The California Fish and Game Commission is asking for public input on the status of the American pika. The small, alpine mammal has been at the center of a prolonged debate over whether to list it under the Endangered Species Act. If the pika ultimately wins endangered status it would be the first species to do so with climate change cited as a major factor contributing to its decline. The Center for Biological Diversity originally petitioned for the pika to receive protected status, considering it to be a bellwether for climate change in California. Continue reading
Big wind and solar buildouts spur a “bio-boom” in the California desert
By Sarah McBride
I’ve reported on bubbles in plenty of stocks and commodities, but my springtime visit to the Ivanpah Valley was the first I’d heard anyone talk about a bubble in field biologists. The guy who used those words, Alex Mach, is a field biologist himself — and he was only half kidding.
Mach is one of dozens of field biologists who are out in the desert working to protect threatened animals and plants from solar and wind development projects. They’ve tapped into the rich vein of desert tortoises, whose habitats coincide with many of the areas scientists say are best positioned for solar plants — including Mach’s worksite at the time, BrightSource Energy’s solar plant in Ivanpah Valley, near the California-Nevada border. Continue reading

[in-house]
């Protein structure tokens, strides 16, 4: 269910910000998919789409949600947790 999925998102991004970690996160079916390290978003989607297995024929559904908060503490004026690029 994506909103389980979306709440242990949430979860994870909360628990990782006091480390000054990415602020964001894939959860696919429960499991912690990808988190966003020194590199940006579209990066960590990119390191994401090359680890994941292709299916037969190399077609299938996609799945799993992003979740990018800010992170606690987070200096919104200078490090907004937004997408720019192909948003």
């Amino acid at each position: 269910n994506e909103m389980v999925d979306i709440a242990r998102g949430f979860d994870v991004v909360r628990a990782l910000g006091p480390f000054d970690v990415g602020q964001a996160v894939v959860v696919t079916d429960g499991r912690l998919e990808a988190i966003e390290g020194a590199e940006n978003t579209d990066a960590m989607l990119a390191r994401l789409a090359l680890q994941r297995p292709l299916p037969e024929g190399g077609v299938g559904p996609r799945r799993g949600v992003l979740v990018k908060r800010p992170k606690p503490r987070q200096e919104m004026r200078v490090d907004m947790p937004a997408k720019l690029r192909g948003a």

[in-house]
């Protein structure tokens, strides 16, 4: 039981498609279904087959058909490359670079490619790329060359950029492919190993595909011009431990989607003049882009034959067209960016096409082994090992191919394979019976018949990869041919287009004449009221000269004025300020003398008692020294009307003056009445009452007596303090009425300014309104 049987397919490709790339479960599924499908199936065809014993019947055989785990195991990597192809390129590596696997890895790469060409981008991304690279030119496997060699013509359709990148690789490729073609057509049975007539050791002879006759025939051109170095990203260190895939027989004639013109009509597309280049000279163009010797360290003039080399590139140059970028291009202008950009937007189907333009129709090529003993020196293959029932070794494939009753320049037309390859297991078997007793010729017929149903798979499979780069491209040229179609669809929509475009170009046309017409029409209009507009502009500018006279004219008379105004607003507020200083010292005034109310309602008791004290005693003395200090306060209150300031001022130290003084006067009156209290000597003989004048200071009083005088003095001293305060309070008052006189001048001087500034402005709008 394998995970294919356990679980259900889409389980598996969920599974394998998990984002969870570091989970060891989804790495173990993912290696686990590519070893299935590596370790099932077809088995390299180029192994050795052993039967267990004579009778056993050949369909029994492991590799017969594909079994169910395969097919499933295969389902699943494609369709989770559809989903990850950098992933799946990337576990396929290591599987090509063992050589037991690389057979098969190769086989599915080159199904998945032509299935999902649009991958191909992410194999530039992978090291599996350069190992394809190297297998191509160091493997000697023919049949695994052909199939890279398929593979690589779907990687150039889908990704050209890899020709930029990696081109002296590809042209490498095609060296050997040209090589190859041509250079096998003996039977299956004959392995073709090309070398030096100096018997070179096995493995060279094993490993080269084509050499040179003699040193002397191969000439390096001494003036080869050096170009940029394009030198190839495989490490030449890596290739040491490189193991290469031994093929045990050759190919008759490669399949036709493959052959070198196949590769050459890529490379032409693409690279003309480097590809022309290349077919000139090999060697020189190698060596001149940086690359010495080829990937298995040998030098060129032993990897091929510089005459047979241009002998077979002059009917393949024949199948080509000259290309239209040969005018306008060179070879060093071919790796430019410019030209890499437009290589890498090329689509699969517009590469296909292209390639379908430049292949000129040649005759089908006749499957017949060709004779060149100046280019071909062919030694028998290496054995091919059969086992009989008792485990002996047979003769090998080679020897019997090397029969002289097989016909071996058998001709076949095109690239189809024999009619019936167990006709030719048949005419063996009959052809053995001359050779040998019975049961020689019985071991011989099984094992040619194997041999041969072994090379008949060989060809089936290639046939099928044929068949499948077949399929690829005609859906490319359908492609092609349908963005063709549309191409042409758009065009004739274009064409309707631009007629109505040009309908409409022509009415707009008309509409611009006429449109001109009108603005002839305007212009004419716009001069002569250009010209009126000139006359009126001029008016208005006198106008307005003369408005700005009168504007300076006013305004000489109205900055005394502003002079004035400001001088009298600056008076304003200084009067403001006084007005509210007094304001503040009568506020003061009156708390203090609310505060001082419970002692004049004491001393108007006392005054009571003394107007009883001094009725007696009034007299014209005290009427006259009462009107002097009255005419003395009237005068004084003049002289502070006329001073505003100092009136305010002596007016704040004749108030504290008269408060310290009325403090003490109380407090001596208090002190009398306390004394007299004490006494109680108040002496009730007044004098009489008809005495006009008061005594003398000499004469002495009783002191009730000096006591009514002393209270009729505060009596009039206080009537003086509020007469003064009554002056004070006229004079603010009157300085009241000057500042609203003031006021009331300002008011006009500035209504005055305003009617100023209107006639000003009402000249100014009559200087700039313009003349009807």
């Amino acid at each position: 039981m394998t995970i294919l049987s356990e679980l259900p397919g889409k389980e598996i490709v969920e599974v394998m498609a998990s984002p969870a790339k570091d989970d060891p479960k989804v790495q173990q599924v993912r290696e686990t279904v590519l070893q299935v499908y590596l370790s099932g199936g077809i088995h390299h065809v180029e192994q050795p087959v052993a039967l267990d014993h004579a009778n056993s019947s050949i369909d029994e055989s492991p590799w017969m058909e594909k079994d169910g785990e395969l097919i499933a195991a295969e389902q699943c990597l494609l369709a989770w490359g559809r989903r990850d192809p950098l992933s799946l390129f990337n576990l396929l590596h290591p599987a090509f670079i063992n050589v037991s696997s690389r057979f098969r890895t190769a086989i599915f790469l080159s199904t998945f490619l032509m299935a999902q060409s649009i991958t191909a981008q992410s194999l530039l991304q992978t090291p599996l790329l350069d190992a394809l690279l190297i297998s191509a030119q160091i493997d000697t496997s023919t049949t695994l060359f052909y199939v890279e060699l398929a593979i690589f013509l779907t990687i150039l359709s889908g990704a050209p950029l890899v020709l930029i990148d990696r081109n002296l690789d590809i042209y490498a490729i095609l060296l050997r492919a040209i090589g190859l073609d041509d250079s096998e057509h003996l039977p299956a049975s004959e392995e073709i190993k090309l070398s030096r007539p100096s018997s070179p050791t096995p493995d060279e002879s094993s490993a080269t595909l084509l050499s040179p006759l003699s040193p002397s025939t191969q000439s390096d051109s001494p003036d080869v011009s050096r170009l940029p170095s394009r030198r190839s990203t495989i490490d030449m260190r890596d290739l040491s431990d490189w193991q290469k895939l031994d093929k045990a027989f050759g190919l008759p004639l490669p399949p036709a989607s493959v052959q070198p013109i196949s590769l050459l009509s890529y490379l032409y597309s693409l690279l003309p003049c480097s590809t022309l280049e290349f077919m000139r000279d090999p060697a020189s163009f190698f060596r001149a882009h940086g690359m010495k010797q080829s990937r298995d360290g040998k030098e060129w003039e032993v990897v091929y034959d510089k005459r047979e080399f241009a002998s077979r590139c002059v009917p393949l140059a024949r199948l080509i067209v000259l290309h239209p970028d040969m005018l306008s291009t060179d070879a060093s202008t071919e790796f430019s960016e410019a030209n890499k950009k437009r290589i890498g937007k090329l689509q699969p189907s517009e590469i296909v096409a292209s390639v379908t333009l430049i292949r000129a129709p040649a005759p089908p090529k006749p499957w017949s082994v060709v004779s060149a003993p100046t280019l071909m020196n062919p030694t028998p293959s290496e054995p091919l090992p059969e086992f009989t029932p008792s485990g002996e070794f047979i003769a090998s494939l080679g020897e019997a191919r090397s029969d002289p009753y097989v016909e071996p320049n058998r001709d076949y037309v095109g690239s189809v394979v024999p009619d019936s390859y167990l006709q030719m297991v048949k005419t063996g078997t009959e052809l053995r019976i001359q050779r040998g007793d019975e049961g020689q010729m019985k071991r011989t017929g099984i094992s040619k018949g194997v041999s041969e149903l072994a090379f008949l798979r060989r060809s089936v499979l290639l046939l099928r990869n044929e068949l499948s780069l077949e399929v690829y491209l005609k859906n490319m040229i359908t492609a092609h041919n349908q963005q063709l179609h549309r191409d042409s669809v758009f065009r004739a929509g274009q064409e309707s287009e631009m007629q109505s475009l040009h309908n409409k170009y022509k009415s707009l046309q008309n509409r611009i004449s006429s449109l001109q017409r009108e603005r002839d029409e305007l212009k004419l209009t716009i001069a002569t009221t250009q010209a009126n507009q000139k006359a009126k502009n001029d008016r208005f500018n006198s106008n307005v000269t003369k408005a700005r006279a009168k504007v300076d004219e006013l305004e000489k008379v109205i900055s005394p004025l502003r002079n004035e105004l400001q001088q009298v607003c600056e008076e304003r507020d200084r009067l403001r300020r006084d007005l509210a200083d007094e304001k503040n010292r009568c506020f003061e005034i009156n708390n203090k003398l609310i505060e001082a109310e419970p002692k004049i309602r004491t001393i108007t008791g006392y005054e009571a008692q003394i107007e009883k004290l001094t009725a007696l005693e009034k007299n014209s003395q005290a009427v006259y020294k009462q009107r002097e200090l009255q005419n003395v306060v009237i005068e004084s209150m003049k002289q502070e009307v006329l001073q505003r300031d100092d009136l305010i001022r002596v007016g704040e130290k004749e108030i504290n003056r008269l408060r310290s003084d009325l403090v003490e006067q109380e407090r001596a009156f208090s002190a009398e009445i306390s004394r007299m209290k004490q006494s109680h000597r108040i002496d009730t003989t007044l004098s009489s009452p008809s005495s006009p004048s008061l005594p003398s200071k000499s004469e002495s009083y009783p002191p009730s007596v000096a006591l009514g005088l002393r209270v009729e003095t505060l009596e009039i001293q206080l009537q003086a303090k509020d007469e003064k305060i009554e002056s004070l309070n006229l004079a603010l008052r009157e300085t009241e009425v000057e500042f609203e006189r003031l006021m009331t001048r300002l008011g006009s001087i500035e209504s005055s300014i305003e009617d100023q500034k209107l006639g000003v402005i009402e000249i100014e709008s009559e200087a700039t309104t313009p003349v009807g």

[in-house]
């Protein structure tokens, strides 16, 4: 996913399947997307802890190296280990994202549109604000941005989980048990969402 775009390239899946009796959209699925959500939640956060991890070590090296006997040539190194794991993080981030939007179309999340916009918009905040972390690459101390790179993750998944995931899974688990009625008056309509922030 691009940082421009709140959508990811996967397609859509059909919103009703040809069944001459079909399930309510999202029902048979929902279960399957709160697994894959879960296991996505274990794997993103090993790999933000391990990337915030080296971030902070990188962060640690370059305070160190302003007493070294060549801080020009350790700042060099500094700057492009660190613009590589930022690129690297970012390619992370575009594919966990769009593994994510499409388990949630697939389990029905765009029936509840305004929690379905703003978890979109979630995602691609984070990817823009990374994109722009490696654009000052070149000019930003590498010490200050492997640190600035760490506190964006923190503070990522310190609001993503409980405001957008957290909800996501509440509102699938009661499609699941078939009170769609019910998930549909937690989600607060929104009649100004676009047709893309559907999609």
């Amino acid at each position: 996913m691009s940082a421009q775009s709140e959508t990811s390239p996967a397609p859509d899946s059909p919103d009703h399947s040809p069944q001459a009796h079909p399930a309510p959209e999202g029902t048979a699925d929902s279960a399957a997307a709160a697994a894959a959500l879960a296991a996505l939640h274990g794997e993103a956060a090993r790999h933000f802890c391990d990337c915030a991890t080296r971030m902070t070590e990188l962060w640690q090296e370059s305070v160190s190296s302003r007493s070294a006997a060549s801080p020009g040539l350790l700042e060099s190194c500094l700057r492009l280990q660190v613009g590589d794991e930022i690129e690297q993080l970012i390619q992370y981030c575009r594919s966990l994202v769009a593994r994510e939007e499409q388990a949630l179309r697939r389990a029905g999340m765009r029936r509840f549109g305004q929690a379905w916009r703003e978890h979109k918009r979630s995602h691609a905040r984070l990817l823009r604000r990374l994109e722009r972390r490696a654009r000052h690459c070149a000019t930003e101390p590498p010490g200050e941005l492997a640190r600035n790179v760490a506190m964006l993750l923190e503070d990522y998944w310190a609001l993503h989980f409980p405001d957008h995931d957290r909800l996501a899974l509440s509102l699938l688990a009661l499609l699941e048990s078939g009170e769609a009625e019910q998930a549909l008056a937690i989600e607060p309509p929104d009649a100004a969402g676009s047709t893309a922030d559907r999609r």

The American pika has begun a long-delayed journey toward possible listing under the Endangered Species Act. It could become the first mammal in the Lower 48, let alone California, to be listed as specifically threatened by global warming.
The U.S. Fish & Wildlife Service agreed today to review the petition, as part of a court settlement with San Francisco’s Center for Biological Diversity.
Under the settlement, negotiated by lawyers with Earthjustice, the agency commits to a May deadline for determining whether the cartoon-cute alpine critter merits consideration for federal protection.
Pika live in rock colonies only at high elevation (usually above 9,000 feet, though some have been documented lower). They’re well insulated against the harsh mountain environment but can suffer heat stroke at temperatures approaching 80 F.
As alpine temperatures increase with global warming, conservationists worry that the pika will be driven further upslope and eventually out of existence.
Back in the fall of 2007, CBD petitioned for listing under both the federal and California ESA’s. The feds more or less ignored the request. California turned it down flat, saying there was insufficient data to warrant a review. There was also some sentiment on the commission that using global warming as a basis for listing any species would be setting an uncomfortable precedent. CBD sued both agencies and the California case is still in court.
Not all scientists are convinced that the pika’s in trouble. Find out why in our Climate Watch radio feature, Monday morning on The California Report. Listen to the story here.
By the way, “boulder bunny” is a fairly accurate description. They may look like rodents but pika are actually relatives of rabbits and hares.
Audio recording provided by Doug Von Gausig and NatureSongs.com